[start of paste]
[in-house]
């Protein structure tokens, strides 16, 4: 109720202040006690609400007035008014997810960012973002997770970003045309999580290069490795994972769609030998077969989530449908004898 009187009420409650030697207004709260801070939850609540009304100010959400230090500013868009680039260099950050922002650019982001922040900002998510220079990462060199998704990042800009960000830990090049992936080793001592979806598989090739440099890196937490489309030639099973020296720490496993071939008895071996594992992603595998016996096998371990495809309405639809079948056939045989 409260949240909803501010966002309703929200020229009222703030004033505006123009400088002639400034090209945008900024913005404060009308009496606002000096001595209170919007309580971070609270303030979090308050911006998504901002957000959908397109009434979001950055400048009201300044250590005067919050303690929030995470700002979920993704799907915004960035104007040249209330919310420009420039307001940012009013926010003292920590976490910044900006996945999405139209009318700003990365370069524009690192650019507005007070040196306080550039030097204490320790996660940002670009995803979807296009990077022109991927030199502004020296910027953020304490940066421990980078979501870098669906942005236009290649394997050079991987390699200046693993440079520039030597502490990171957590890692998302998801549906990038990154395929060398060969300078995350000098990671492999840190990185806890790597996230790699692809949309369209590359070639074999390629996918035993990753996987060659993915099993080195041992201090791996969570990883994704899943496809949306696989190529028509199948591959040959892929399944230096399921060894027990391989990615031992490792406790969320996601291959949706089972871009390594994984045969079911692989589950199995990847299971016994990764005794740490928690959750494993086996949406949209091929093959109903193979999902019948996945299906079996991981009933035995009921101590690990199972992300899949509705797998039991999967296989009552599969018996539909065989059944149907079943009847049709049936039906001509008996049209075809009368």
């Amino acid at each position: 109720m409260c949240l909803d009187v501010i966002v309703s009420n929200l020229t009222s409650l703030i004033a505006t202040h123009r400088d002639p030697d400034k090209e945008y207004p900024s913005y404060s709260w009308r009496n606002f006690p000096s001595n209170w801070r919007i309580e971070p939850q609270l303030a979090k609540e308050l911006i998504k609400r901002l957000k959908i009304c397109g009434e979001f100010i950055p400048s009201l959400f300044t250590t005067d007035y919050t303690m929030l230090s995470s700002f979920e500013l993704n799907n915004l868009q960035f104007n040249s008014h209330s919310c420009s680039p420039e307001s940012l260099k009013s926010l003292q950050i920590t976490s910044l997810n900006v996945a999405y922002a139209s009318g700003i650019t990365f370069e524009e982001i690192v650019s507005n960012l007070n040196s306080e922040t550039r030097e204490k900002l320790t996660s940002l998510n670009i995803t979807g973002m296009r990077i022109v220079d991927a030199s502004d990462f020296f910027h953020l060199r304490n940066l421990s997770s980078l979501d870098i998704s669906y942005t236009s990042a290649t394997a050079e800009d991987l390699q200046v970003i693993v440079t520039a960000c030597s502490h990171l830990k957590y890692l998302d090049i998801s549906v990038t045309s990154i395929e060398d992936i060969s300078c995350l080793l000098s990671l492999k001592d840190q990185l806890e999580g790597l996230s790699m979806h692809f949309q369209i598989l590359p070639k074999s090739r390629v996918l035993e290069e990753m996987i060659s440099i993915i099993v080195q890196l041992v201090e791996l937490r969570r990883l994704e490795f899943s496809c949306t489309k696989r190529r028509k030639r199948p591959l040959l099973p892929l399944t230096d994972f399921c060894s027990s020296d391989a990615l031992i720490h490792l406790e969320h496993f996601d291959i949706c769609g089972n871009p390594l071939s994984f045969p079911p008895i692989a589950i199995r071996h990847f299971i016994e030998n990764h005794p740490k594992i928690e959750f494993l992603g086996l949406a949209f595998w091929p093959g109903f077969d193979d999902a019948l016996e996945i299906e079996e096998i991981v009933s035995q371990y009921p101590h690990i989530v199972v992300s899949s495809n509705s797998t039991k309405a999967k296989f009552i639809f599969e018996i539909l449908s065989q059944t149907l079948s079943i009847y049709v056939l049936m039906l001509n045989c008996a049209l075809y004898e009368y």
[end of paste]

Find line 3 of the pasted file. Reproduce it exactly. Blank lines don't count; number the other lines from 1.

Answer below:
């Amino acid at each position: 109720m409260c949240l909803d009187v501010i966002v309703s009420n929200l020229t009222s409650l703030i004033a505006t202040h123009r400088d002639p030697d400034k090209e945008y207004p900024s913005y404060s709260w009308r009496n606002f006690p000096s001595n209170w801070r919007i309580e971070p939850q609270l303030a979090k609540e308050l911006i998504k609400r901002l957000k959908i009304c397109g009434e979001f100010i950055p400048s009201l959400f300044t250590t005067d007035y919050t303690m929030l230090s995470s700002f979920e500013l993704n799907n915004l868009q960035f104007n040249s008014h209330s919310c420009s680039p420039e307001s940012l260099k009013s926010l003292q950050i920590t976490s910044l997810n900006v996945a999405y922002a139209s009318g700003i650019t990365f370069e524009e982001i690192v650019s507005n960012l007070n040196s306080e922040t550039r030097e204490k900002l320790t996660s940002l998510n670009i995803t979807g973002m296009r990077i022109v220079d991927a030199s502004d990462f020296f910027h953020l060199r304490n940066l421990s997770s980078l979501d870098i998704s669906y942005t236009s990042a290649t394997a050079e800009d991987l390699q200046v970003i693993v440079t520039a960000c030597s502490h990171l830990k957590y890692l998302d090049i998801s549906v990038t045309s990154i395929e060398d992936i060969s300078c995350l080793l000098s990671l492999k001592d840190q990185l806890e999580g790597l996230s790699m979806h692809f949309q369209i598989l590359p070639k074999s090739r390629v996918l035993e290069e990753m996987i060659s440099i993915i099993v080195q890196l041992v201090e791996l937490r969570r990883l994704e490795f899943s496809c949306t489309k696989r190529r028509k030639r199948p591959l040959l099973p892929l399944t230096d994972f399921c060894s027990s020296d391989a990615l031992i720490h490792l406790e969320h496993f996601d291959i949706c769609g089972n871009p390594l071939s994984f045969p079911p008895i692989a589950i199995r071996h990847f299971i016994e030998n990764h005794p740490k594992i928690e959750f494993l992603g086996l949406a949209f595998w091929p093959g109903f077969d193979d999902a019948l016996e996945i299906e079996e096998i991981v009933s035995q371990y009921p101590h690990i989530v199972v992300s899949s495809n509705s797998t039991k309405a999967k296989f009552i639809f599969e018996i539909l449908s065989q059944t149907l079948s079943i009847y049709v056939l049936m039906l001509n045989c008996a049209l075809y004898e009368y």